September 18, 2004 in Business

Diesel prices stay high

Brad Foss Associated Press
Associated Press photo

Shaun Nowacki fills a 150-gallon fuel tank on his truck before he leaves from the Magnum fueling area in Fargo, N.D. His truck averages about 5.5 miles per gallon on diesel fuel. The average nationwide cost for diesel fuel has risen 27 percent in the last year to $1.87 a gallon.
(Full-size photo)

WASHINGTON — Although gasoline has become more affordable since the start of summer, diesel and jet fuel prices are climbing steadily higher as autumn approaches, pinching truckers and pounding the already weakened airline industry.

Homeowners who heat with fuel oil also could face a big jump in their bills this winter. And the small but growing number of U.S. motorists who drive diesel-powered vehicles are shaking their heads in astonishment at the rising prices, since many were attracted to these cars and pickup trucks because of their relative cost advantage.

Retired airline pilot Jerry Puckett of Salt Lake City, Utah, said he used to save 20 to 30 cents a gallon when he filled up his diesel-powered Ford F-250 truck. But when he paid $1.93 a gallon at a Salt Lake City Flying J gas station Thursday, he noticed that the price of diesel fuel wasn’t going down.

“Boy, and I would like to know why,” he said.

The average nationwide cost for diesel fuel has risen 27 percent in the last year to $1.87 a gallon, according to the Energy Department. Unleaded regular gasoline costs about the same — averaging $1.85 per gallon across the country — but that is down about 10 percent from a peak of $2.06 a gallon in May.

Gasoline, diesel and fuel oil are refined from crude oil, which at roughly $45 per barrel has surged more than 60 percent in price in the last year. But because demand for diesel fuel continues to rise, in this case from trucking companies and other commercial users, the pricing pressure on that product has intensified.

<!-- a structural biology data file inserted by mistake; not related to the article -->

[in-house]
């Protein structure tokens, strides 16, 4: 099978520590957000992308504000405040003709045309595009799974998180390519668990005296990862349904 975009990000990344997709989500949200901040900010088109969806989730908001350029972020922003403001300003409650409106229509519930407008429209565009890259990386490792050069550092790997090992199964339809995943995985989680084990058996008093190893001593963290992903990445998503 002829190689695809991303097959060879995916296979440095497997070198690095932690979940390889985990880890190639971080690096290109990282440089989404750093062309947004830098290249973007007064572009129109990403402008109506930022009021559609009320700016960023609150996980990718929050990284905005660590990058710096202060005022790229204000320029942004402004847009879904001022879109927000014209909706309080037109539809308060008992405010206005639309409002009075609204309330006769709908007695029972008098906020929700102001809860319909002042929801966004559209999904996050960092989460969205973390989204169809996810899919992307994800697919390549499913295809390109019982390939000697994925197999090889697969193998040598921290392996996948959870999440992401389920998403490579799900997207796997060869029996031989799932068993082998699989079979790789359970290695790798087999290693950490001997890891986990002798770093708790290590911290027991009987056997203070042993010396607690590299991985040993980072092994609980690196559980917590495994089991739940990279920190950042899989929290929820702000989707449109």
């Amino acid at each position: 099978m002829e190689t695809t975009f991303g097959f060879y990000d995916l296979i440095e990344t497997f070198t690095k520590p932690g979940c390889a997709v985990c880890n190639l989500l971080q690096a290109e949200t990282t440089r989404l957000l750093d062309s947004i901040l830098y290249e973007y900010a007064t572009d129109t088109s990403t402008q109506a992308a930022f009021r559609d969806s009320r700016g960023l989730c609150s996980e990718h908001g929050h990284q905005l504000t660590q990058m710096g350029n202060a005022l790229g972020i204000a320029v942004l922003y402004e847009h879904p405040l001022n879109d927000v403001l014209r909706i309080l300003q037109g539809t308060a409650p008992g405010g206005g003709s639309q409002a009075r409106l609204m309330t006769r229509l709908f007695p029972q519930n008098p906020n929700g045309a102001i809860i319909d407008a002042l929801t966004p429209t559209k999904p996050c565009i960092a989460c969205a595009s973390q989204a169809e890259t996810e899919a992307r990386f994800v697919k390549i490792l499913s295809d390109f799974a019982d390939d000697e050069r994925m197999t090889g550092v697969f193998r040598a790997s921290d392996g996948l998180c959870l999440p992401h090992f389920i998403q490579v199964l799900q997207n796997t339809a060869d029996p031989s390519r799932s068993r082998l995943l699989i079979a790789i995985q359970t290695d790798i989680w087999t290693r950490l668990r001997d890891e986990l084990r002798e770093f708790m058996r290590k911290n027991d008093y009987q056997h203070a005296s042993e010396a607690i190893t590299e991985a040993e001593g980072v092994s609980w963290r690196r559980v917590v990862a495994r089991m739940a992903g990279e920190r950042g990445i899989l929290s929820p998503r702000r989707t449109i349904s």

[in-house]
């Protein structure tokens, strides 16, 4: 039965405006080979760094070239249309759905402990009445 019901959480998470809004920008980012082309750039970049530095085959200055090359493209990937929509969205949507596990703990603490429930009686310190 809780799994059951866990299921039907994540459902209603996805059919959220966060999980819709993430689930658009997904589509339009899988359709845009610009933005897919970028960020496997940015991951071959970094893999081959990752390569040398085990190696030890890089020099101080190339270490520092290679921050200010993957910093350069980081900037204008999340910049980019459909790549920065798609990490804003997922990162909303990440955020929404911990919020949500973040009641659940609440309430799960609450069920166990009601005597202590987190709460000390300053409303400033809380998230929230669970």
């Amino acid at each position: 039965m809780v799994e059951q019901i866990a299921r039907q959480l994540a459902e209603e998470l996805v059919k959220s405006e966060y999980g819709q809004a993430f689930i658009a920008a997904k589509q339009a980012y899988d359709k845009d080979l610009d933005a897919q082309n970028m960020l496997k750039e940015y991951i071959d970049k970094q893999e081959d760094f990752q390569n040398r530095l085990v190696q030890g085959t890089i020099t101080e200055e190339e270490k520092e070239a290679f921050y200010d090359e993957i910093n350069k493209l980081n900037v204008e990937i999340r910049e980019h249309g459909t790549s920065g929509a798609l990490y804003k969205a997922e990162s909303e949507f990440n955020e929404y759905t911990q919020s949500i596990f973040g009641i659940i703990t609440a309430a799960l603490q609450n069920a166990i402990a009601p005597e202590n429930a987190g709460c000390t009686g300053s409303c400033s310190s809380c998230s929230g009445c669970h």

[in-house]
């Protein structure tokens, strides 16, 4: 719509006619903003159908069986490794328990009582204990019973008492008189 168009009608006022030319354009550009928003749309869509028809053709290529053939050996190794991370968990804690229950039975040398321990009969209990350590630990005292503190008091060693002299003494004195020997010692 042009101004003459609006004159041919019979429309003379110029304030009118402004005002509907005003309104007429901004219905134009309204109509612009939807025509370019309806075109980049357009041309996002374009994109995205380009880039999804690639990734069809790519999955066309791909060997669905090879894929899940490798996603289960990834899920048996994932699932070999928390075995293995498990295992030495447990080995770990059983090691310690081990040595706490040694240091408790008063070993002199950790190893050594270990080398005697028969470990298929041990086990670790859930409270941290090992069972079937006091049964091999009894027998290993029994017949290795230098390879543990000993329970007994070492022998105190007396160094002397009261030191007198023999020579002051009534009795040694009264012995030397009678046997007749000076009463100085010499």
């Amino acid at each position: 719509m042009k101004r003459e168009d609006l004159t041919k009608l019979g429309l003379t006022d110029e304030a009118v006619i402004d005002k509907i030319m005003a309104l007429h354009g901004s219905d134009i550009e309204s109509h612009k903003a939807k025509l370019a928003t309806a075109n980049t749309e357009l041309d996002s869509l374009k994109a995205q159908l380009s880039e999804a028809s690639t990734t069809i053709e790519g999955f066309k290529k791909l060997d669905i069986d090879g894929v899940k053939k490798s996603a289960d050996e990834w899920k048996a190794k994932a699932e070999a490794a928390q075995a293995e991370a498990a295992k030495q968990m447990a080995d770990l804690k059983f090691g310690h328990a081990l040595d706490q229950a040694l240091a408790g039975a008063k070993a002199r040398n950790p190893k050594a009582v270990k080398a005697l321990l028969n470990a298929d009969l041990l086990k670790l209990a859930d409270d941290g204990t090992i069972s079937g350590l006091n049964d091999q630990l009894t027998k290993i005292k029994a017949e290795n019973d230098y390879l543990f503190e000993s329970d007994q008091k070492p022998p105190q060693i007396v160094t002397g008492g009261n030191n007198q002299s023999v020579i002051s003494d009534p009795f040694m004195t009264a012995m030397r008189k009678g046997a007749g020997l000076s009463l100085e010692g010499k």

Diesel prices are rising globally, analysts said, and that is influencing the domestic market. For example, rising demand and prices in Asia gives European refiners a financial incentive to send fuel to China, limiting the amount available for the United States to import. And analysts also suspect that a significant portion of the diesel produced in the United States is being sent to Europe, where prices are higher.

Economic growth in the United States has lifted over-the-road shipping demand by about 4 percent this year, mainly from the manufacturing and retail sectors, according to the American Trucking Associations. That has delivered higher earnings to the trucking industry. But the high price of diesel has also forced hundreds of tiny trucking companies out of business and squeezed the profits of larger players.

The biggest financial wallop resulting from higher prices of so-called distillate fuel — which includes diesel, jet fuel and heating oil — has been on the airline industry. Two of the nation’s largest carriers, UAL Corp.’s United Airlines and US Airways Group Inc., are in bankruptcy court and a third, Delta Air Lines Inc., is teetering on the brink of Chapter 11.

The turnaround plans at these carriers require either layoffs, labor concessions or some combination, but union officials complain that the burden of high energy prices has been unfairly placed on their members’ shoulders.

“We’re not the problem. Fuel prices went up,” Duane Woerth, president of the Air Line Pilots Association said recently. “We can’t help that.”

Within the trucking industry, the price surge has hit mom-and-pop companies the hardest, forcing at least 550 of them out of business in the first six months of the year, industry officials said, adding that the count does not include independent owner-operators, those with fewer than five trucks.

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